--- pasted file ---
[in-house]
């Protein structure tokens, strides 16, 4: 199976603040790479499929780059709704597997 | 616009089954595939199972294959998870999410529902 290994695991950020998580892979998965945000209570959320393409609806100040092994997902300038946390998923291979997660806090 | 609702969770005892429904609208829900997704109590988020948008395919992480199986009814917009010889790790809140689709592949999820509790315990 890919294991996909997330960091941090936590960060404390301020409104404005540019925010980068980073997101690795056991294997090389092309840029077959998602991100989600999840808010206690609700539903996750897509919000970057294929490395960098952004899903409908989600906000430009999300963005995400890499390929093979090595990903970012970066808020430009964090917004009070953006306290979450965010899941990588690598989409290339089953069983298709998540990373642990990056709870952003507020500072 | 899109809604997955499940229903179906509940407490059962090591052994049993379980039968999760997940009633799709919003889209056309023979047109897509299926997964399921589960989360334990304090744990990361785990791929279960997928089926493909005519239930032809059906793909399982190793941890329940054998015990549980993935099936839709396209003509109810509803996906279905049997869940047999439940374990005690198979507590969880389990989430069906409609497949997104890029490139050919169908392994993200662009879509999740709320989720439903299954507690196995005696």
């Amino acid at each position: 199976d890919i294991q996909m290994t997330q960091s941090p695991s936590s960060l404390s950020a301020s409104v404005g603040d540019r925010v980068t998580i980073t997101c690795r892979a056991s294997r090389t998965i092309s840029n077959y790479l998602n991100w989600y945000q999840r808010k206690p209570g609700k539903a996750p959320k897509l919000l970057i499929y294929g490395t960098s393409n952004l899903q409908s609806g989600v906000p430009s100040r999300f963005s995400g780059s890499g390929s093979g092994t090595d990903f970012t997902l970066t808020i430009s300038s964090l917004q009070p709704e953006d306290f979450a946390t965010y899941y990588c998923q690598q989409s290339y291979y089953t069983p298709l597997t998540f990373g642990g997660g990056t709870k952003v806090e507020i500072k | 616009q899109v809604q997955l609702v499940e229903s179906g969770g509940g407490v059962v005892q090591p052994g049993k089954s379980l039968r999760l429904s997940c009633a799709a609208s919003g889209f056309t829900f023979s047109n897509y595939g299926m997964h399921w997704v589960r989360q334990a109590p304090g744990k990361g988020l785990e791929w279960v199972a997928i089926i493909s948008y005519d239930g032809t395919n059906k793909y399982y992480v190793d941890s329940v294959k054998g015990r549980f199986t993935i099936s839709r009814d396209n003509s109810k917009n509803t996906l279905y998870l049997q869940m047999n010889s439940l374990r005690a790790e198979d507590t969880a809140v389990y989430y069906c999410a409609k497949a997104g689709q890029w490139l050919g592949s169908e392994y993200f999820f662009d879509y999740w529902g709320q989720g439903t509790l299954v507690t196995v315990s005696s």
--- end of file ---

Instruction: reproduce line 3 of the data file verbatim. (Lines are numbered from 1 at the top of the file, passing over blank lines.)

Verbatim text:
């Amino acid at each position: 199976d890919i294991q996909m290994t997330q960091s941090p695991s936590s960060l404390s950020a301020s409104v404005g603040d540019r925010v980068t998580i980073t997101c690795r892979a056991s294997r090389t998965i092309s840029n077959y790479l998602n991100w989600y945000q999840r808010k206690p209570g609700k539903a996750p959320k897509l919000l970057i499929y294929g490395t960098s393409n952004l899903q409908s609806g989600v906000p430009s100040r999300f963005s995400g780059s890499g390929s093979g092994t090595d990903f970012t997902l970066t808020i430009s300038s964090l917004q009070p709704e953006d306290f979450a946390t965010y899941y990588c998923q690598q989409s290339y291979y089953t069983p298709l597997t998540f990373g642990g997660g990056t709870k952003v806090e507020i500072k | 616009q899109v809604q997955l609702v499940e229903s179906g969770g509940g407490v059962v005892q090591p052994g049993k089954s379980l039968r999760l429904s997940c009633a799709a609208s919003g889209f056309t829900f023979s047109n897509y595939g299926m997964h399921w997704v589960r989360q334990a109590p304090g744990k990361g988020l785990e791929w279960v199972a997928i089926i493909s948008y005519d239930g032809t395919n059906k793909y399982y992480v190793d941890s329940v294959k054998g015990r549980f199986t993935i099936s839709r009814d396209n003509s109810k917009n509803t996906l279905y998870l049997q869940m047999n010889s439940l374990r005690a790790e198979d507590t969880a809140v389990y989430y069906c999410a409609k497949a997104g689709q890029w490139l050919g592949s169908e392994y993200f999820f662009d879509y999740w529902g709320q989720g439903t509790l299954v507690t196995v315990s005696s």